* Ofgem says competition stifled by complex tariffs
* Firms given 8 weeks to reform or face referral to CC
* Says to investigate Scottish Power's credit prices
* To appoint independent accountants to improve disclosure
* Centrica down 0.3 percent, SSE shares off 0.1 percent
(Adds comments from Centrica, analysts; updates share prices)
By Daniel Fineren and Adveith Nair
LONDON, March 21 Britain's energy regulator
Ofgem has told the nation's biggest utilities that they must
offer simpler and fairer tariffs so consumers can more easily
The regulator said competition was being stifled by tariff
complexity and a lack of transparency, and that it had found
evidence that the 'big six' had raised prices in response to
rising costs more quickly than they cut them when costs fell.
Ofgem said it would force these companies to auction off up
to a fifth of the electricity they generate, to make room for
new companies and boost competition. Firms risk facing a
referral to the Competition Commission if they fail to reform,
Britain's big six utilities are Scottish and Southern Energy
(SSE.L), Centrica (CNA.L), Iberdrola's (IBE.MC) Scottish Power,
RWE's npower (RWEG.DE), EDF Energy (EDF.PA) and E.ON UK
(EONGn.DE), which recently sold its UK power networks to U.S.
power firm PPL (PPL.N).
"Consumers have told us that energy suppliers' prices are
too complicated. We are planning to sweep away this complexity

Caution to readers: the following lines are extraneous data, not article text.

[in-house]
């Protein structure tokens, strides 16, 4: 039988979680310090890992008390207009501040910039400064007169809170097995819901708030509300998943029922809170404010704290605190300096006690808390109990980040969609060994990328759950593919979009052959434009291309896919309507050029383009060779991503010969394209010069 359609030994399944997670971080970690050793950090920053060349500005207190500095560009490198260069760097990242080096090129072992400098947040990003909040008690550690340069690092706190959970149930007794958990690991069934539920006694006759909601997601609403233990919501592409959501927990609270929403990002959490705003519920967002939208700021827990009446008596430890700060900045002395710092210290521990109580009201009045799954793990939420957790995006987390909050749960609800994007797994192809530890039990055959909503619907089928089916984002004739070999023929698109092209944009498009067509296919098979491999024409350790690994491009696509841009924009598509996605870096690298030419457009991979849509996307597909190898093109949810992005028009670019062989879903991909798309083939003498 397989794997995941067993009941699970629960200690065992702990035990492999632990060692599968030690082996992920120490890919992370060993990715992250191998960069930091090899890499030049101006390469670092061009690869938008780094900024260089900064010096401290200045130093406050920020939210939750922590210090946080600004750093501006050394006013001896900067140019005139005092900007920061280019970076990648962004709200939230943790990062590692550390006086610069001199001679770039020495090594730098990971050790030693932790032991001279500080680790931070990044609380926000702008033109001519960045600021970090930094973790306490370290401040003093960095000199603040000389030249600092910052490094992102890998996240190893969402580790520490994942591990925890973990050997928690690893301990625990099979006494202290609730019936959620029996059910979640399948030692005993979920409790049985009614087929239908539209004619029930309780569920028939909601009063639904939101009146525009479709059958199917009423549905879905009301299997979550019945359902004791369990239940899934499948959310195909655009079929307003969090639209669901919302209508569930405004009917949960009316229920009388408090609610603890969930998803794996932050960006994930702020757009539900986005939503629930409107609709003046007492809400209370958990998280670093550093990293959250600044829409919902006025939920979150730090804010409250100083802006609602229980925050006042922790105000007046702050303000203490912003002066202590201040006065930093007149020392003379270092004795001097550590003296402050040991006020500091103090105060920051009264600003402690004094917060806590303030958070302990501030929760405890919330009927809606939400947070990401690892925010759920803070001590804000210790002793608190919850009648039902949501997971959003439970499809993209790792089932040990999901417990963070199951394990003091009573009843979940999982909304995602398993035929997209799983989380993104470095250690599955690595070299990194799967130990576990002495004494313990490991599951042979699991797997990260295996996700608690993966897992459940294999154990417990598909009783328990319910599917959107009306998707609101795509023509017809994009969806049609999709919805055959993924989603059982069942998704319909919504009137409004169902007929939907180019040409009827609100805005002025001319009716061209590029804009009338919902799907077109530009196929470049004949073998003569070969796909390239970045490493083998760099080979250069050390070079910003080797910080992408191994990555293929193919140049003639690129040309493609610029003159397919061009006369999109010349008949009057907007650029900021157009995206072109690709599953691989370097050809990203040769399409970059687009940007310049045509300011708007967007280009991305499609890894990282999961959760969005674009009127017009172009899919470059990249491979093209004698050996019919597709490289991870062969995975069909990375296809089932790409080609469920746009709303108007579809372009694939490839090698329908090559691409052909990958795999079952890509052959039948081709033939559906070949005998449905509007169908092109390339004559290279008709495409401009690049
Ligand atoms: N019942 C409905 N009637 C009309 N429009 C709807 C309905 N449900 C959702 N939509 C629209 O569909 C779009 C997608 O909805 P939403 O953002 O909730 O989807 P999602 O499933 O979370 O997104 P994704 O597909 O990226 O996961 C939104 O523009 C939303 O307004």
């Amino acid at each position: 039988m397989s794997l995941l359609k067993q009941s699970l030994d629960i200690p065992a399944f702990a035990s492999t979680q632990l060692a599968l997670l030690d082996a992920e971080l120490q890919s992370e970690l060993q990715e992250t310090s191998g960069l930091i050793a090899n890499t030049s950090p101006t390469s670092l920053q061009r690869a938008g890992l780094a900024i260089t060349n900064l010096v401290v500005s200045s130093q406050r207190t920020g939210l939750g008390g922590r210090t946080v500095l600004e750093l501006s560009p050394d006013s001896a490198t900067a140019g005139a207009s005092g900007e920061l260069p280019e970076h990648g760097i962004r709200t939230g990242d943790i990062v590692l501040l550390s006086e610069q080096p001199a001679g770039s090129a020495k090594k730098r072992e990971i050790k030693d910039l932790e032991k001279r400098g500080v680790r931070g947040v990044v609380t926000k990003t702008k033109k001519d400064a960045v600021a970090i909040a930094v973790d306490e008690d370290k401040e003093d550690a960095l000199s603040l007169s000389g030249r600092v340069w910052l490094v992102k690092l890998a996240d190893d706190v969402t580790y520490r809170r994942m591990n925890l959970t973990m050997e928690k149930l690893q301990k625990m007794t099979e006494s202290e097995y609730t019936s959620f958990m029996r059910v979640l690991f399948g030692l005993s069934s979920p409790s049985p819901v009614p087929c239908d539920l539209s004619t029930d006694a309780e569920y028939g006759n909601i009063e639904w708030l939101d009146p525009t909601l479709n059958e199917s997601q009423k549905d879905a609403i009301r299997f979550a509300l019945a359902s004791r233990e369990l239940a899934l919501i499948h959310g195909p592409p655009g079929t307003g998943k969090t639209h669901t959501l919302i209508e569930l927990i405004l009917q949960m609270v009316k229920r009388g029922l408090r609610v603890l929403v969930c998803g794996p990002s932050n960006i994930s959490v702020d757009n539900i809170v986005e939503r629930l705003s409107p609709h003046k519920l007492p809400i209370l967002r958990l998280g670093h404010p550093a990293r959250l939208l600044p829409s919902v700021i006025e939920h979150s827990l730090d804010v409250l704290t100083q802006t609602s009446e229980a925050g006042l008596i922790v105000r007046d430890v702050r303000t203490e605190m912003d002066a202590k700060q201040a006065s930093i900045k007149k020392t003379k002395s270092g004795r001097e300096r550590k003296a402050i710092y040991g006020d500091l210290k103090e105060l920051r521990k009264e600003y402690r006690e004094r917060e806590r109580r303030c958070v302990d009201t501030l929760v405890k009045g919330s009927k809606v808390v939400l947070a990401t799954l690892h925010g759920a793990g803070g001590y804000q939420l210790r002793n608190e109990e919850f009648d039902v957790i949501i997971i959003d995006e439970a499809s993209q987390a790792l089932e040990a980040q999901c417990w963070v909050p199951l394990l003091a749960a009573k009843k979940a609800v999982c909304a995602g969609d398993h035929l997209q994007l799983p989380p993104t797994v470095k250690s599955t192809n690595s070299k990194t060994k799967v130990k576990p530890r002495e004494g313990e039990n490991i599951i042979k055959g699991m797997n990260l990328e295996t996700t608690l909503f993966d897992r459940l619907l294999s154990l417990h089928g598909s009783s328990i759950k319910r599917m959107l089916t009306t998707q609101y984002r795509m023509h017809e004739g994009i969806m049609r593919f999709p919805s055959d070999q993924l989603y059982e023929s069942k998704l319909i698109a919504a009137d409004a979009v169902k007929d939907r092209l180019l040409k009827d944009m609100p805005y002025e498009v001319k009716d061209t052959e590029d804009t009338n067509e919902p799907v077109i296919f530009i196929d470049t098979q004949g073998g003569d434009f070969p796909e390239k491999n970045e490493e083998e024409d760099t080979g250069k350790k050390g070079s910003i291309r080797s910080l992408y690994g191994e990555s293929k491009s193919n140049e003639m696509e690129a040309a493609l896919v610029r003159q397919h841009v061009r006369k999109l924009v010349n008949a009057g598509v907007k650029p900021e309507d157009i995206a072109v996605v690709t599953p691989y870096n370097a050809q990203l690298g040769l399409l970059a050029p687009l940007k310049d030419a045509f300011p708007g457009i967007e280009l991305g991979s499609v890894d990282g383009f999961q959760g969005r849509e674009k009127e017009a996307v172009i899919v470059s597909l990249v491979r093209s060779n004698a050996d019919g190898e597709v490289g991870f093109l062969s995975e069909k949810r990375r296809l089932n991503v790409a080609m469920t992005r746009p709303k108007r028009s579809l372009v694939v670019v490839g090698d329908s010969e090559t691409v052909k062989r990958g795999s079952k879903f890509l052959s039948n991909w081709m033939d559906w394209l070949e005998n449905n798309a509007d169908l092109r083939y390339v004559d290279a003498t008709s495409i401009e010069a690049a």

so suppliers' prices are fully exposed to allow easy price
comparisons," the regulator said in a statement.
Mike O'Connor, chief executive of Consumer Focus said
consumers have less confidence in energy companies than in any
other sector: "They feel that prices aren't fair, tariffs are
too complex and that the market doesn't treat them well."
COMPLEX AND UNFAIR
RBS analyst Iain Turner said he was expecting this kind of
measure in the retail markets: "This is just the detail."
Shares in Centrica were down 0.3 percent at 327-1/2 pence,
while Scottish and Southern was off about 0.1 percent at 1,233
pence at 1225 GMT.
Christine McGourty, Director of Energy UK, said Britain has
one of the most competitive energy markets in the world, with
about 100,000 customers switching suppliers every week.
"But some people have never switched, so any appropriate
measures to engage those customers better in Britain's
competitive energy market will be welcome," she said.
Ofgem Chairman Lord Mogg said the companies had eight weeks
in which to "engage constructively" with Ofgem's proposals. "If
firms frustrate reforms, they risk ending up at the Competition
Commission," he added.
Energy Secretary Chris Huhne welcomed the proposals and said
the best possible deal for consumers meant "rough and tough
"Opening up the wholesale market to new entrants will
encourage competition and complement our electricity market
reforms to ensure consumers are getting the best deal," he said.
Phil Bentley, Managing Director of British Gas, which is
owned by Centrica, said the company welcomed any proposals that
further boost competition in the UK energy market.
"In particular, we welcome Ofgem's proposals to improve
electricity market liquidity and transparency in the reporting
of company returns," Bentley said.
Ofgem also announced an investigation into Scottish Power
over a "significant" difference between the company's standard
and direct debit tariffs and said it was exploring whether it
needed to bring similar actions in the non domestic market.
(Reporting by Adveith Nair, Daniel Fineren and Simon Falush;
Editing by Will Waterman and Louise Heavens)